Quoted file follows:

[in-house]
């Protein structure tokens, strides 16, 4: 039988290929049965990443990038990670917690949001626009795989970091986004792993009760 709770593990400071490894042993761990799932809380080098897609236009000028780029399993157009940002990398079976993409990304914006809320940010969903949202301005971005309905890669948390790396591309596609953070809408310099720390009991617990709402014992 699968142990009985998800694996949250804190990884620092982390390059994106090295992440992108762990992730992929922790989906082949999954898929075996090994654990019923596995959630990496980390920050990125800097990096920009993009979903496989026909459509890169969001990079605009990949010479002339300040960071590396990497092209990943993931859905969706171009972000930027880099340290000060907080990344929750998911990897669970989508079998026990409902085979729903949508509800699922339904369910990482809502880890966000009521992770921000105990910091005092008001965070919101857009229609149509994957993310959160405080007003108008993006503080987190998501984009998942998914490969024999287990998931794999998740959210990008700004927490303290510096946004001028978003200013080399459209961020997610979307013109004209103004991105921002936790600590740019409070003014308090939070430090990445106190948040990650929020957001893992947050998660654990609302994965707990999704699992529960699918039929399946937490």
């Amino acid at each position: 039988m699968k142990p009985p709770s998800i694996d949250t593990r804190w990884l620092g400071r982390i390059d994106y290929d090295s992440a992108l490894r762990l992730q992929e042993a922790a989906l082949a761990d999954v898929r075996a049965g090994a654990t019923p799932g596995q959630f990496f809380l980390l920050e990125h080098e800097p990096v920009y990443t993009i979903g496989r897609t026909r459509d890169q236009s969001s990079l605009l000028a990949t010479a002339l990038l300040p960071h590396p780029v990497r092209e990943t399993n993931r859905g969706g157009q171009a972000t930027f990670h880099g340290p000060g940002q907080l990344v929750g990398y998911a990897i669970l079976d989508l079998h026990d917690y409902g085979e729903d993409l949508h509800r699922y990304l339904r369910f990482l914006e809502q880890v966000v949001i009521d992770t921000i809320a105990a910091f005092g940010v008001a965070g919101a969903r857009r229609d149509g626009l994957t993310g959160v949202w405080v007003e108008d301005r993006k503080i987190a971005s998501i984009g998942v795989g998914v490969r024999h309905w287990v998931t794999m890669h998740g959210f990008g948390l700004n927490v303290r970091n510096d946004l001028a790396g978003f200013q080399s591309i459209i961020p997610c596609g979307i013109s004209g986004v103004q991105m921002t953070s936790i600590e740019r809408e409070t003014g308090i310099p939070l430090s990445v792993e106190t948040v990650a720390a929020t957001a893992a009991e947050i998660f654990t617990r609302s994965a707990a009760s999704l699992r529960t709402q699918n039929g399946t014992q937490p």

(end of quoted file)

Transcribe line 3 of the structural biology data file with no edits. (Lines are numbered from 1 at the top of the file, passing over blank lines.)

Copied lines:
């Amino acid at each position: 039988m699968k142990p009985p709770s998800i694996d949250t593990r804190w990884l620092g400071r982390i390059d994106y290929d090295s992440a992108l490894r762990l992730q992929e042993a922790a989906l082949a761990d999954v898929r075996a049965g090994a654990t019923p799932g596995q959630f990496f809380l980390l920050e990125h080098e800097p990096v920009y990443t993009i979903g496989r897609t026909r459509d890169q236009s969001s990079l605009l000028a990949t010479a002339l990038l300040p960071h590396p780029v990497r092209e990943t399993n993931r859905g969706g157009q171009a972000t930027f990670h880099g340290p000060g940002q907080l990344v929750g990398y998911a990897i669970l079976d989508l079998h026990d917690y409902g085979e729903d993409l949508h509800r699922y990304l339904r369910f990482l914006e809502q880890v966000v949001i009521d992770t921000i809320a105990a910091f005092g940010v008001a965070g919101a969903r857009r229609d149509g626009l994957t993310g959160v949202w405080v007003e108008d301005r993006k503080i987190a971005s998501i984009g998942v795989g998914v490969r024999h309905w287990v998931t794999m890669h998740g959210f990008g948390l700004n927490v303290r970091n510096d946004l001028a790396g978003f200013q080399s591309i459209i961020p997610c596609g979307i013109s004209g986004v103004q991105m921002t953070s936790i600590e740019r809408e409070t003014g308090i310099p939070l430090s990445v792993e106190t948040v990650a720390a929020t957001a893992a009991e947050i998660f654990t617990r609302s994965a707990a009760s999704l699992r529960t709402q699918n039929g399946t014992q937490p």